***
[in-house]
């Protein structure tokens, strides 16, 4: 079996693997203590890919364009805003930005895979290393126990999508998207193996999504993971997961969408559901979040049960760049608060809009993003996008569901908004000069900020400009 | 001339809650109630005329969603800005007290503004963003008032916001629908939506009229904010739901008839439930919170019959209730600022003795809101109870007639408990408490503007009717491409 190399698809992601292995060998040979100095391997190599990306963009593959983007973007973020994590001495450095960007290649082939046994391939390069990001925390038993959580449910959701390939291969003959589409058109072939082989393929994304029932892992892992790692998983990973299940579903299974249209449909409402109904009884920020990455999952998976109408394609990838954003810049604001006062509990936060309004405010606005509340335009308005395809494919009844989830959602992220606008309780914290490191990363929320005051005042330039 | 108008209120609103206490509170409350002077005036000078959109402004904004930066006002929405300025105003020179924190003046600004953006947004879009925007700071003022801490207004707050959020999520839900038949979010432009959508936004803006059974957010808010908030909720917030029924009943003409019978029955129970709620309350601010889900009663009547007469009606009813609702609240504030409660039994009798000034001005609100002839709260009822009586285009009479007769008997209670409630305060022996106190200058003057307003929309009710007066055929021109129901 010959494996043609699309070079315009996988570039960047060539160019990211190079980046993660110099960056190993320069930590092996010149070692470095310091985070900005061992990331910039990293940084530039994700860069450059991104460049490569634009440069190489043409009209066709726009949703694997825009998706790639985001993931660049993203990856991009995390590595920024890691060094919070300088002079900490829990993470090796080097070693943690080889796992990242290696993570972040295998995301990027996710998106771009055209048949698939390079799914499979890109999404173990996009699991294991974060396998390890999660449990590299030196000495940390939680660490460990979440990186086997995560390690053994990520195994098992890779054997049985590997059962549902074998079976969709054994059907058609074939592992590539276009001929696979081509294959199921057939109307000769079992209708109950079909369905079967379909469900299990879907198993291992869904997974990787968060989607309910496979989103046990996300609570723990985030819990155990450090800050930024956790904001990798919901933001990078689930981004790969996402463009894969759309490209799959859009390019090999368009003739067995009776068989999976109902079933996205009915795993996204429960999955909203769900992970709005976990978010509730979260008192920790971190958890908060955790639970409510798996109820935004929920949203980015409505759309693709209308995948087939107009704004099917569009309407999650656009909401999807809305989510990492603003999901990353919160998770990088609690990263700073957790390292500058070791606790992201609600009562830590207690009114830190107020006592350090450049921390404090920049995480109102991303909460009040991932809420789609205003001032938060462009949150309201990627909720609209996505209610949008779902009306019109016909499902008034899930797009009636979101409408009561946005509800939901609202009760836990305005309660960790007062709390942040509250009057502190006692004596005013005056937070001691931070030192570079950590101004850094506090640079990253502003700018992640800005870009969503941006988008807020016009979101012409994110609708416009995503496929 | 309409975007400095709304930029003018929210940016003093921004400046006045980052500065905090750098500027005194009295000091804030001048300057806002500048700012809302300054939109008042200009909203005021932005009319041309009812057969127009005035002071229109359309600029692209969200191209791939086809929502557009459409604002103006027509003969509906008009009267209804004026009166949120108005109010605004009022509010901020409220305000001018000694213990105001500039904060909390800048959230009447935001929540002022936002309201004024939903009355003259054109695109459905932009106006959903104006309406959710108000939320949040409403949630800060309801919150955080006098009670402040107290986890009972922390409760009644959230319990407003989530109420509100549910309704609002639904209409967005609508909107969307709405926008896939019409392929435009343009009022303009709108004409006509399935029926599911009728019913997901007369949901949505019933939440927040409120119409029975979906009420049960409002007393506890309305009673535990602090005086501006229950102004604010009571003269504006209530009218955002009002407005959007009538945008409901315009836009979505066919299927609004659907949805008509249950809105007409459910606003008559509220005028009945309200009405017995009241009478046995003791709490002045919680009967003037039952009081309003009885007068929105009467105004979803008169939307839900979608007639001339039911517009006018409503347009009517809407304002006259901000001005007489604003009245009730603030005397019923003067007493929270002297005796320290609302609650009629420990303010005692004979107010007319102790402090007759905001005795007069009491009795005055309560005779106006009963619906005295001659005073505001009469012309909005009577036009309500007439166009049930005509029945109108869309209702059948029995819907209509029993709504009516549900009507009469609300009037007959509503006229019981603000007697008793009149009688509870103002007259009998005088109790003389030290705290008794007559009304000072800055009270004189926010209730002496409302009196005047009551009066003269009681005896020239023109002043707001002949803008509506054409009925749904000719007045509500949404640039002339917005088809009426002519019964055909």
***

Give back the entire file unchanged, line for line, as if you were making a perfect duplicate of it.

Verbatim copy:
[in-house]
């Protein structure tokens, strides 16, 4: 079996693997203590890919364009805003930005895979290393126990999508998207193996999504993971997961969408559901979040049960760049608060809009993003996008569901908004000069900020400009 | 001339809650109630005329969603800005007290503004963003008032916001629908939506009229904010739901008839439930919170019959209730600022003795809101109870007639408990408490503007009717491409 190399698809992601292995060998040979100095391997190599990306963009593959983007973007973020994590001495450095960007290649082939046994391939390069990001925390038993959580449910959701390939291969003959589409058109072939082989393929994304029932892992892992790692998983990973299940579903299974249209449909409402109904009884920020990455999952998976109408394609990838954003810049604001006062509990936060309004405010606005509340335009308005395809494919009844989830959602992220606008309780914290490191990363929320005051005042330039 | 108008209120609103206490509170409350002077005036000078959109402004904004930066006002929405300025105003020179924190003046600004953006947004879009925007700071003022801490207004707050959020999520839900038949979010432009959508936004803006059974957010808010908030909720917030029924009943003409019978029955129970709620309350601010889900009663009547007469009606009813609702609240504030409660039994009798000034001005609100002839709260009822009586285009009479007769008997209670409630305060022996106190200058003057307003929309009710007066055929021109129901 010959494996043609699309070079315009996988570039960047060539160019990211190079980046993660110099960056190993320069930590092996010149070692470095310091985070900005061992990331910039990293940084530039994700860069450059991104460049490569634009440069190489043409009209066709726009949703694997825009998706790639985001993931660049993203990856991009995390590595920024890691060094919070300088002079900490829990993470090796080097070693943690080889796992990242290696993570972040295998995301990027996710998106771009055209048949698939390079799914499979890109999404173990996009699991294991974060396998390890999660449990590299030196000495940390939680660490460990979440990186086997995560390690053994990520195994098992890779054997049985590997059962549902074998079976969709054994059907058609074939592992590539276009001929696979081509294959199921057939109307000769079992209708109950079909369905079967379909469900299990879907198993291992869904997974990787968060989607309910496979989103046990996300609570723990985030819990155990450090800050930024956790904001990798919901933001990078689930981004790969996402463009894969759309490209799959859009390019090999368009003739067995009776068989999976109902079933996205009915795993996204429960999955909203769900992970709005976990978010509730979260008192920790971190958890908060955790639970409510798996109820935004929920949203980015409505759309693709209308995948087939107009704004099917569009309407999650656009909401999807809305989510990492603003999901990353919160998770990088609690990263700073957790390292500058070791606790992201609600009562830590207690009114830190107020006592350090450049921390404090920049995480109102991303909460009040991932809420789609205003001032938060462009949150309201990627909720609209996505209610949008779902009306019109016909499902008034899930797009009636979101409408009561946005509800939901609202009760836990305005309660960790007062709390942040509250009057502190006692004596005013005056937070001691931070030192570079950590101004850094506090640079990253502003700018992640800005870009969503941006988008807020016009979101012409994110609708416009995503496929 | 309409975007400095709304930029003018929210940016003093921004400046006045980052500065905090750098500027005194009295000091804030001048300057806002500048700012809302300054939109008042200009909203005021932005009319041309009812057969127009005035002071229109359309600029692209969200191209791939086809929502557009459409604002103006027509003969509906008009009267209804004026009166949120108005109010605004009022509010901020409220305000001018000694213990105001500039904060909390800048959230009447935001929540002022936002309201004024939903009355003259054109695109459905932009106006959903104006309406959710108000939320949040409403949630800060309801919150955080006098009670402040107290986890009972922390409760009644959230319990407003989530109420509100549910309704609002639904209409967005609508909107969307709405926008896939019409392929435009343009009022303009709108004409006509399935029926599911009728019913997901007369949901949505019933939440927040409120119409029975979906009420049960409002007393506890309305009673535990602090005086501006229950102004604010009571003269504006209530009218955002009002407005959007009538945008409901315009836009979505066919299927609004659907949805008509249950809105007409459910606003008559509220005028009945309200009405017995009241009478046995003791709490002045919680009967003037039952009081309003009885007068929105009467105004979803008169939307839900979608007639001339039911517009006018409503347009009517809407304002006259901000001005007489604003009245009730603030005397019923003067007493929270002297005796320290609302609650009629420990303010005692004979107010007319102790402090007759905001005795007069009491009795005055309560005779106006009963619906005295001659005073505001009469012309909005009577036009309500007439166009049930005509029945109108869309209702059948029995819907209509029993709504009516549900009507009469609300009037007959509503006229019981603000007697008793009149009688509870103002007259009998005088109790003389030290705290008794007559009304000072800055009270004189926010209730002496409302009196005047009551009066003269009681005896020239023109002043707001002949803008509506054409009925749904000719007045509500949404640039002339917005088809009426002519019964055909």